20. The method of claim 14 wherein the solid carbonaceous subterranean formation is a coal bed.
21. The method of claim 18 wherein the solid carbonaceous subterranean formation is a coal bed.
22. The method of claim 14 further including the step of increasing a rate of injection of the inert methane-desorbing gas to a third rate after performing the decreasing step.
23. The method of claim 22 further including the step of recovering a third methane-containing gaseous mixture from the formation during at least a portion of the the increasing step.
24. The method of claim 23 wherein the third gaseous mixture has a third methane-desorbing gas volume percent which is greater than [Y]the first methane-desorbing gas volume percent during at least a portion of the third gaseous mixture recovering step.
25. A method for reducing the amount of an inert methane-desorbing gas present in a methane-containing mixture produced from one or more solid carbonaceous subterranean formations, said method comprising the steps of:
injecting a first inert methane-desorbing gas at a first rate into a first formation location;
thereafter decreasing the rate of injection of the inert methane-desorbing gas to a second rate;
recovering a first methane-containing gaseous mixture from a first production well during at least a portion of the decreasing step, said mixture having a first methane-desorbing gas volume percent measured immediately prior to performing the decreasing step; and
mixing the first methane-containing gaseous mixture with a second methane-containing gaseous mixture to produce a third methane-containing gaseous mixture having an inert methane-desorbing gas volume percent less than the first methane-desorbing gas volume percent.
26. The method of claim 25 in which the second methane-containing gaseous mixture has been produced by the steps of:
injecting a second inert methane-desorbing gas into a second formation location at a third rate;
decreasing the rate of injection of the second inert methane-desorbing gas to a fourth rate; and
recovering the second methane-containing gaseous mixture from a second production well after performing the decreasing step.
27. The method of claim 26 in which the one or more solid carbonaceous subterranean formations are coalbeds.
28. The method of claim 26 wherein the first or the second inert methane desorbing gas comprises at least 90 volume percent nitrogen.
29. The method of claim 26 wherein the first or the second inert gas is selected from the group consisting of air or oxygen-depleted air.
30. The method of claim 25 wherein the second rate is 0.
31. The method of claim 27 wherein the second rate or the fourth rate is zero and wherein the first or the second inert methane-desorbing gas is at least 90 volume percent nitrogen.
Description
FIELD OF THE INVENTION

This invention generally relates to a method for reducing the concentration of an inert gas present in methane-containing gaseous mixtures. The invention more particularly relates to a method for reducing the concentration of an inert methane-desorbing gas present in methane-containing gaseous mixtures produced by injecting inert gas into solid carbonaceous subterranean formations such as coalbeds.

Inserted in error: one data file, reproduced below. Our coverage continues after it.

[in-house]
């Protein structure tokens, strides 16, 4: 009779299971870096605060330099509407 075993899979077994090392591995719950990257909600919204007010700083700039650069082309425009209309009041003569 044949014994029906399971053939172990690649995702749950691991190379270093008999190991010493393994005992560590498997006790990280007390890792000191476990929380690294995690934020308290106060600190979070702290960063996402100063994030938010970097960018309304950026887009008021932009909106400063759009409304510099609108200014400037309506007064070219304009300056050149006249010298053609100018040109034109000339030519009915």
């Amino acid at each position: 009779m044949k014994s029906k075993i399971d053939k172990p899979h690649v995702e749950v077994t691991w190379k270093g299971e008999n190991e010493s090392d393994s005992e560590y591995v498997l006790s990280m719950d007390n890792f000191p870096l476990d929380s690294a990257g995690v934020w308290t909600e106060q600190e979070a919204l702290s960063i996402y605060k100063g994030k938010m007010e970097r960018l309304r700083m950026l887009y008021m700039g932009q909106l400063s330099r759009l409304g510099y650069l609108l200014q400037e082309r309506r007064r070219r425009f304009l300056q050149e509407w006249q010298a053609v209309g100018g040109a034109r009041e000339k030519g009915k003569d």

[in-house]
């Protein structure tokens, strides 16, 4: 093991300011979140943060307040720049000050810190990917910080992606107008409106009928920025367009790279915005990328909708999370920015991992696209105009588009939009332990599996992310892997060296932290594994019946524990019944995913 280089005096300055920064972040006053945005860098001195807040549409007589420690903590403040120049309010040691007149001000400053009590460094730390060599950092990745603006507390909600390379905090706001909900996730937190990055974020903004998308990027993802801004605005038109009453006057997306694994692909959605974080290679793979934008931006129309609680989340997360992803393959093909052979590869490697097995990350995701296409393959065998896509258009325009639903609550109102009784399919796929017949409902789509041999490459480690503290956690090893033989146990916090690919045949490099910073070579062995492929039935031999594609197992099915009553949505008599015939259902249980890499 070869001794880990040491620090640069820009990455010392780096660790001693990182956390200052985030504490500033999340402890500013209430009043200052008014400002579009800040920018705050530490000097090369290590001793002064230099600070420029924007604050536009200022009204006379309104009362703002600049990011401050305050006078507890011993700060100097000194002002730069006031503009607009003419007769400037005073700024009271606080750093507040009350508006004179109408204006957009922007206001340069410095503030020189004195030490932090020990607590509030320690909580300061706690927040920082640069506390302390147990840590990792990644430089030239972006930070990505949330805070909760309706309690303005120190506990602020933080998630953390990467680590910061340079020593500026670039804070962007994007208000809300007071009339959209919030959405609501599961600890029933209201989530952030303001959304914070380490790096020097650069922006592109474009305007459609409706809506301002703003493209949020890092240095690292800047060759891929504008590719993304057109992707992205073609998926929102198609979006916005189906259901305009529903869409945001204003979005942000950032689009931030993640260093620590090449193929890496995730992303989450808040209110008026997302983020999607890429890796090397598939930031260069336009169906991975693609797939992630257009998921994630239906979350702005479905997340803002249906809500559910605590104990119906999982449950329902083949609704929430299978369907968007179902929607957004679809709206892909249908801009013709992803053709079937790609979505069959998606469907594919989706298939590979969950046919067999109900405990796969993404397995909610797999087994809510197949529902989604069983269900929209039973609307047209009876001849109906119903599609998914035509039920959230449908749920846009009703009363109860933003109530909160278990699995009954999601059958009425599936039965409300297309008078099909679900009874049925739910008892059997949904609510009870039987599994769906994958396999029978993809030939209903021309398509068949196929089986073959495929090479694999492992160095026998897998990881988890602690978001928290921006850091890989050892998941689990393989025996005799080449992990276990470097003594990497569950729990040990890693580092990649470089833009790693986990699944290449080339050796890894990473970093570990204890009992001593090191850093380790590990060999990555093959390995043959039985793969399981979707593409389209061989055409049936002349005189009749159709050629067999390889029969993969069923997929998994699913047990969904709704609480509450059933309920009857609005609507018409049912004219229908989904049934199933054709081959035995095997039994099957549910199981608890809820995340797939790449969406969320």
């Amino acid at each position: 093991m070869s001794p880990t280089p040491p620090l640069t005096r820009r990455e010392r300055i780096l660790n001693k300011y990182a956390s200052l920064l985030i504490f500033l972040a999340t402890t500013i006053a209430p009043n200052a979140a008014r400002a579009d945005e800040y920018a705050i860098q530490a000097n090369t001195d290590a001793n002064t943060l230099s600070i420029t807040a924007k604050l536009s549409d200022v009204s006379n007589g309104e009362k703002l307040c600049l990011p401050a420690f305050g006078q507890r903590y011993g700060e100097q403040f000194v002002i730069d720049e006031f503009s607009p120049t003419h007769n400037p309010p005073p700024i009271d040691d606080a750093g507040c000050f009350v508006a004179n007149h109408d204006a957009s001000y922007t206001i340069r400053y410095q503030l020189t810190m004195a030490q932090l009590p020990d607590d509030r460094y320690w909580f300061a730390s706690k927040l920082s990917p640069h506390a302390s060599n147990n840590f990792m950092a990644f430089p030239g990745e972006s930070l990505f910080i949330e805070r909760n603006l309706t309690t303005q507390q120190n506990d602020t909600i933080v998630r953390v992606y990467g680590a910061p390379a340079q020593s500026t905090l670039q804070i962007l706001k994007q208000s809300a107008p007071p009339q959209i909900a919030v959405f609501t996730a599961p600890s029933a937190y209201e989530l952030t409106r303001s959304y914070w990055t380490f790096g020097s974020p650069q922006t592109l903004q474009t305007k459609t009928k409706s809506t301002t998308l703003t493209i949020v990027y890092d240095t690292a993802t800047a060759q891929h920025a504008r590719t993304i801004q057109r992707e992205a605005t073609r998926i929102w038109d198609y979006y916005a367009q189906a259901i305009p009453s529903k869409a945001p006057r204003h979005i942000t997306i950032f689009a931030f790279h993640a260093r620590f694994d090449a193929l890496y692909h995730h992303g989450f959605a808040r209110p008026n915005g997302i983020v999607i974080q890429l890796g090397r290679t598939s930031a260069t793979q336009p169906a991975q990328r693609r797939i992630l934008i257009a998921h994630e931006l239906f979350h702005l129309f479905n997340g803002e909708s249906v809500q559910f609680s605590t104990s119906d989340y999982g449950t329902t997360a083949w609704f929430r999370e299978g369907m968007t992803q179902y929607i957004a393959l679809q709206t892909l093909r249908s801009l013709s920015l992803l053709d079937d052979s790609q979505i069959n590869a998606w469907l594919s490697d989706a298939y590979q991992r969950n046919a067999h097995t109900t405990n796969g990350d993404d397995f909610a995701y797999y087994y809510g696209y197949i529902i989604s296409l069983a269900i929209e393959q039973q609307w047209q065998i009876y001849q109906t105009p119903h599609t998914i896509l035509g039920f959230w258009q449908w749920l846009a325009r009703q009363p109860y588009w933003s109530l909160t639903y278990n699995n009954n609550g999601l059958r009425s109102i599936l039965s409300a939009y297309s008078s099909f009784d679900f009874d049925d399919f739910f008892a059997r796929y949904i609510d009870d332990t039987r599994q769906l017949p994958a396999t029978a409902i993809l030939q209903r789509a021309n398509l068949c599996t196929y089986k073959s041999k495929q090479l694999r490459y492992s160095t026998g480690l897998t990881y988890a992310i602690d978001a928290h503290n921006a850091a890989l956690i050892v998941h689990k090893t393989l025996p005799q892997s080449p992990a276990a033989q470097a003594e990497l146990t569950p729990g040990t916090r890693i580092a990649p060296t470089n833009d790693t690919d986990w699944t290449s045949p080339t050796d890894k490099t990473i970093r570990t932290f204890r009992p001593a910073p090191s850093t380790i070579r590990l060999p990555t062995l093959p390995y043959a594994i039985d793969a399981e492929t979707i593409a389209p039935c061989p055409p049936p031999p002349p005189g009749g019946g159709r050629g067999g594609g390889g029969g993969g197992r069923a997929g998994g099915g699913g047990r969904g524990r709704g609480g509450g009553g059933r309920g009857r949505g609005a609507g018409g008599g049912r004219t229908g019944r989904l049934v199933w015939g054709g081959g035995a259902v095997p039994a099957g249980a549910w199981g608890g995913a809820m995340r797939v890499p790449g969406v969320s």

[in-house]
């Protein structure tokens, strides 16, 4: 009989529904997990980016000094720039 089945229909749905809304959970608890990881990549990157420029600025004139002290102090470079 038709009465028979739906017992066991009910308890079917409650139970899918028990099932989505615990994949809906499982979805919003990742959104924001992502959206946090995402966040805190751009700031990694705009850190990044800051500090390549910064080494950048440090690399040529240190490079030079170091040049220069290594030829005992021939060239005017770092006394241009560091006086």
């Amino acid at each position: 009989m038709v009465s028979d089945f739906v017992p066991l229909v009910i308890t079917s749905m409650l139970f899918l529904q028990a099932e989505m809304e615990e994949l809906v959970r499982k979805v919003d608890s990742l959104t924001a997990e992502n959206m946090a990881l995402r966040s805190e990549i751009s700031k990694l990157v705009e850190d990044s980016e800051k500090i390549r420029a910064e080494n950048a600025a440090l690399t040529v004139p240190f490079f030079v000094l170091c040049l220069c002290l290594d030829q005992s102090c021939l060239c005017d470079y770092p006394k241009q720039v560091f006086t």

BACKGROUND OF THE INVENTION

Methane is believed to be produced by various thermal and biogenic processes responsible for converting organic matter to solid carbonaceous subterranean materials such as coals and shales. When methane is produced in this manner, the mutual attraction between the carbonaceous solid and the methane molecules frequently causes a large amount of methane to remain trapped in the solids along with water and lesser amounts of other gases which can include nitrogen, carbon dioxide, various light hydrocarbons, argon and oxygen. When the trapping solid is coal, the methane-containing gaseous mixture that can be obtained from the coal typically contains at least about 95 volume percent methane and is known as "coalbed methane." The worldwide reserves of coalbed methane are huge.

Coalbed methane has become a significant source of the methane distributed in natural gas. Typically, coalbed methane is recovered by drilling a wellbore into a subterranean coalbed having one or more methane-containing coal seams that form a coalbed. The pressure difference between the ambient coalbed pressure (the "reservoir pressure") and the wellbore provides a driving force for flowing coalbed methane into the wellbore. As the ambient coalbed pressure decreases, methane is desorbed from the coal. Unfortunately, this pressure reduction also reduces the driving force necessary to flow methane into the wellbore. Consequently, pressure depletion of coalbeds becomes less effective with time, and is generally believed capable of recovering only about 35 to 50% of the methane contained therein.

An improved method for producing coalbed methane is disclosed in U.S. Pat. No. 5,014,785 to Puri, et al. In this process, a methane-desorbing gas such as an inert gas is injected through an injection well into a solid carbonaceous subterranean formation such as a coalbed. At the same time, a methane-containing gas is recovered from a production well. The desorbing gas, preferably nitrogen, mitigates bed pressure depletion and is believed to desorb methane from the coalbed by decreasing the methane partial pressure within the bed. Recent tests confirm that this process yields increased coalbed methane production rates and suggest that the total amount of recoverable methane may be as high as 80% or more.